You can read all of the Security Council resolutions concerning Jerusalem by browsing to the United Nations website at www.UN.org. Just follow the links for U.N. bodies, and select "Security Council" and then "Resolutions." Or, to go directly to the resolutions regarding Israel and Palestine, a direct link valid as of this writing is found at the URL
Has the world forgotten about the 1947 resolution calling for internationalization of Jerusalem under a governor appointed by the U.N.? Most people may have forgotten, but the leaders of the world's nations remember. In fact, toward the end of the year 2000 the U.N. General Assembly passed Resolution 57/111 on Jerusalem, in which it specifically references "resolution 181 (II) of 29 November 1947, in particular its provisions regarding the City of Jerusalem," and states, "the international community, through the United Nations, has a legitimate interest in the question of the City of Jerusalem" and that "any actions taken by Israel to impose its laws, jurisdiction and administration on the Holy City of Jerusalem are illegal and therefore null and void and have no validity whatsoever." (See our chapter "Nations United and Resolved" for more on this particular U.N. resolution.)
It is these resolutions that the world community seems to be moving in the direction of enforcing. As noted in the first chapter of this book, British Foreign Secretary Jack Straw said, "the West has been guilty of double standards -- on the one hand saying the UN Security Council resolutions on Iraq must be implemented, on the other hand, sometimes appearing rather quixotic over the implementation of resolutions about Israel and Palestine." (From the article titled, "Foreign Ministry slams British PM's linkage of Iraq, Intifada," by Douglas Davis, March 26, 2003)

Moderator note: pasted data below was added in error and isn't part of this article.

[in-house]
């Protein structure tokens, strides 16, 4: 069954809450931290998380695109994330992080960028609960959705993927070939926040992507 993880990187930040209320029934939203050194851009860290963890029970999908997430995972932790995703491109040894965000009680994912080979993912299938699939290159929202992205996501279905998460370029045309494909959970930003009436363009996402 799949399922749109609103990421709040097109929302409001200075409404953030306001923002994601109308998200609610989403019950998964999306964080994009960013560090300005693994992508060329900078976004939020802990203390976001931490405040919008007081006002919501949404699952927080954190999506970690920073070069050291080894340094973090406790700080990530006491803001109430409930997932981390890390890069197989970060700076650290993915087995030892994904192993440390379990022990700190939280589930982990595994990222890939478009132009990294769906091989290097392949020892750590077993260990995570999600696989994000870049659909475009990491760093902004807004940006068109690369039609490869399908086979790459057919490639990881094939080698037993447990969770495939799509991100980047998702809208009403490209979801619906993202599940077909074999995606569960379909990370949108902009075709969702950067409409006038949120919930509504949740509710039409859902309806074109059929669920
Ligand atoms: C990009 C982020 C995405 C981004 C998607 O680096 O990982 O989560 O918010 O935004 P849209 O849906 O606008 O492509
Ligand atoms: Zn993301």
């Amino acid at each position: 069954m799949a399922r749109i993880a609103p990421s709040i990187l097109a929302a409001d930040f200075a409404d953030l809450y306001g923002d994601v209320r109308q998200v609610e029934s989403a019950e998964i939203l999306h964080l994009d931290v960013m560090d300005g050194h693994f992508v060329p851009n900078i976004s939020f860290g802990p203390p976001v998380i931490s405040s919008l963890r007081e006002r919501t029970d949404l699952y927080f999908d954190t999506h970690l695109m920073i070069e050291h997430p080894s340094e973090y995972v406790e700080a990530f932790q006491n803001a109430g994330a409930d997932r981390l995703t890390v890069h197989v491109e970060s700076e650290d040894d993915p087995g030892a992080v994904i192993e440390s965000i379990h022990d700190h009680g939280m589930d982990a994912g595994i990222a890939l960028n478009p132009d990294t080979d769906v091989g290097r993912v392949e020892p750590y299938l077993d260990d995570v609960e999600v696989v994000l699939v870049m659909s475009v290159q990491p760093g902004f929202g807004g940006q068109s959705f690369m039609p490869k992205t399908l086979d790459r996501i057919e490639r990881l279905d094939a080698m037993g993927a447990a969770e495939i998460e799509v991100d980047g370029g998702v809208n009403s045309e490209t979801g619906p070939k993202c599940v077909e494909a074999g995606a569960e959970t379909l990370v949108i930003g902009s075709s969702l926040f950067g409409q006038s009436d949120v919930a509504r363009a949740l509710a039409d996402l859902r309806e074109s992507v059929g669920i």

Despite such resolutions, and the possibility of enforcement by military means, it is still hard to imagine blue-helmeted United Nations peacekeeping forces assembling in the region outside Israel and then marching into the country by force. In half a dozen wars Israel was able to push back the combined armies of all its Arab neighbors. In the 1967 war the
Arab armies managed to push ahead twenty miles inside Israel, but then Israel stopped them and pushed them back. Would U.N. forces meet with greater success than the Arabs? Even from a purely secular and strategic standpoint, without giving thought to divine intervention, the task would give pause to any general or military commander.
Moreover, today it is generally known or widely believed that Israel possesses nuclear weapons, although the Jews have never publicly declared themselves a nuclear power. With atomic weapons on both sides, the United States and the Soviet Union faced off for decades without either side daring to stage an all-out attack. A would-be attacker of Israel would face a similar deterrent.
So, how could a situation reasonably arise that would actually bring the forces of the United Nations into conflict with Israel over Jerusalem?
We will have to wait to see what happens, of course. But, dramatic changes and reversals have occurred before in global politics, and suicidal military ventures are not unknown in human history.
Yet, it is more common for military powers to back themselves into a corner, where they find themselves forced to act. For example, it would not be difficult to conceive of United Nations peacekeeping forces being invited into Jerusalem in relatively small numbers as part of an Israeli-Palestinian peace agreement. They could be welcomed by both sides in under certain conditions, perhaps as unarmed monitors to report on compliance with agreements, or as lightly armed border guards to secure agreed-upon boundaries. Then, once they were in place, it would not be difficult to imagine the situation deteriorating some time later, and the government of Israel taking a position contrary to what the United Nations felt obligated to enforce. A confrontation between Israeli troops and reinforced U.N. forces could escalate unexpectedly.
Actually, United Nations forces in have already been invited into the area; not into Jerusalem, but into the border area of southern Lebanon. Israel welcomed them after its withdrawal in the year 2000 from Lebanese land that had been occupied as an Israeli "security zone" for more than two decades. In